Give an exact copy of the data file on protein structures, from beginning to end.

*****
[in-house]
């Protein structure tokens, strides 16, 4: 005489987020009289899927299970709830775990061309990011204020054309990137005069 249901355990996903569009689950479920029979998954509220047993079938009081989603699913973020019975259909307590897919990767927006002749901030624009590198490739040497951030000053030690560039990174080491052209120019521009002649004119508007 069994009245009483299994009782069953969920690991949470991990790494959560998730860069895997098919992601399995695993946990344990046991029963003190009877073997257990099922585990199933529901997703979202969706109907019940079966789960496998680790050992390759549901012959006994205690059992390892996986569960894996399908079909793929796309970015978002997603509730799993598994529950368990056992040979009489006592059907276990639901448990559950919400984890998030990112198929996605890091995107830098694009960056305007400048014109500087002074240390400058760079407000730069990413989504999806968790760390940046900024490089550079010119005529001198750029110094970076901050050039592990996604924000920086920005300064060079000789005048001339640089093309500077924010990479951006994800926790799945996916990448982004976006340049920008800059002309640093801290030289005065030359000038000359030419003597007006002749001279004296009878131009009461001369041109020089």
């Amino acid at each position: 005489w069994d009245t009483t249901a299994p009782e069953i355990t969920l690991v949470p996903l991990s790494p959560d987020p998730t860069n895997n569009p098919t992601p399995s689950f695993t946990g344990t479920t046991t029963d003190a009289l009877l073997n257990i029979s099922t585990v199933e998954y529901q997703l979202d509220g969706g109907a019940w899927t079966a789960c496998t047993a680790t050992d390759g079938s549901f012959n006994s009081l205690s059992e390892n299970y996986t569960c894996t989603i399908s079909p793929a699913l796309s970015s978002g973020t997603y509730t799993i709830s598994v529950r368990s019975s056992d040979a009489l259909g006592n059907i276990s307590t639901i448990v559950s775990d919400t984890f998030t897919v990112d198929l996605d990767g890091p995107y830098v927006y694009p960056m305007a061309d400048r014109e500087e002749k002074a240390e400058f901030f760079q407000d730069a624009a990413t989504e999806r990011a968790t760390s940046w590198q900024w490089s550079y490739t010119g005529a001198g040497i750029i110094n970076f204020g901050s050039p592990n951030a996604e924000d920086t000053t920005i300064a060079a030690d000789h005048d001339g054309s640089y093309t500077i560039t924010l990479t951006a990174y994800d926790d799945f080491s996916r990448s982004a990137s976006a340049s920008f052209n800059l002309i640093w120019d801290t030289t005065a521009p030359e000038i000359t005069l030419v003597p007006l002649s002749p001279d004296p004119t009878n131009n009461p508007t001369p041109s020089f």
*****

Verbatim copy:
[in-house]
């Protein structure tokens, strides 16, 4: 005489987020009289899927299970709830775990061309990011204020054309990137005069 249901355990996903569009689950479920029979998954509220047993079938009081989603699913973020019975259909307590897919990767927006002749901030624009590198490739040497951030000053030690560039990174080491052209120019521009002649004119508007 069994009245009483299994009782069953969920690991949470991990790494959560998730860069895997098919992601399995695993946990344990046991029963003190009877073997257990099922585990199933529901997703979202969706109907019940079966789960496998680790050992390759549901012959006994205690059992390892996986569960894996399908079909793929796309970015978002997603509730799993598994529950368990056992040979009489006592059907276990639901448990559950919400984890998030990112198929996605890091995107830098694009960056305007400048014109500087002074240390400058760079407000730069990413989504999806968790760390940046900024490089550079010119005529001198750029110094970076901050050039592990996604924000920086920005300064060079000789005048001339640089093309500077924010990479951006994800926790799945996916990448982004976006340049920008800059002309640093801290030289005065030359000038000359030419003597007006002749001279004296009878131009009461001369041109020089």
């Amino acid at each position: 005489w069994d009245t009483t249901a299994p009782e069953i355990t969920l690991v949470p996903l991990s790494p959560d987020p998730t860069n895997n569009p098919t992601p399995s689950f695993t946990g344990t479920t046991t029963d003190a009289l009877l073997n257990i029979s099922t585990v199933e998954y529901q997703l979202d509220g969706g109907a019940w899927t079966a789960c496998t047993a680790t050992d390759g079938s549901f012959n006994s009081l205690s059992e390892n299970y996986t569960c894996t989603i399908s079909p793929a699913l796309s970015s978002g973020t997603y509730t799993i709830s598994v529950r368990s019975s056992d040979a009489l259909g006592n059907i276990s307590t639901i448990v559950s775990d919400t984890f998030t897919v990112d198929l996605d990767g890091p995107y830098v927006y694009p960056m305007a061309d400048r014109e500087e002749k002074a240390e400058f901030f760079q407000d730069a624009a990413t989504e999806r990011a968790t760390s940046w590198q900024w490089s550079y490739t010119g005529a001198g040497i750029i110094n970076f204020g901050s050039p592990n951030a996604e924000d920086t000053t920005i300064a060079a030690d000789h005048d001339g054309s640089y093309t500077i560039t924010l990479t951006a990174y994800d926790d799945f080491s996916r990448s982004a990137s976006a340049s920008f052209n800059l002309i640093w120019d801290t030289t005065a521009p030359e000038i000359t005069l030419v003597p007006l002649s002749p001279d004296p004119t009878n131009n009461p508007t001369p041109s020089f």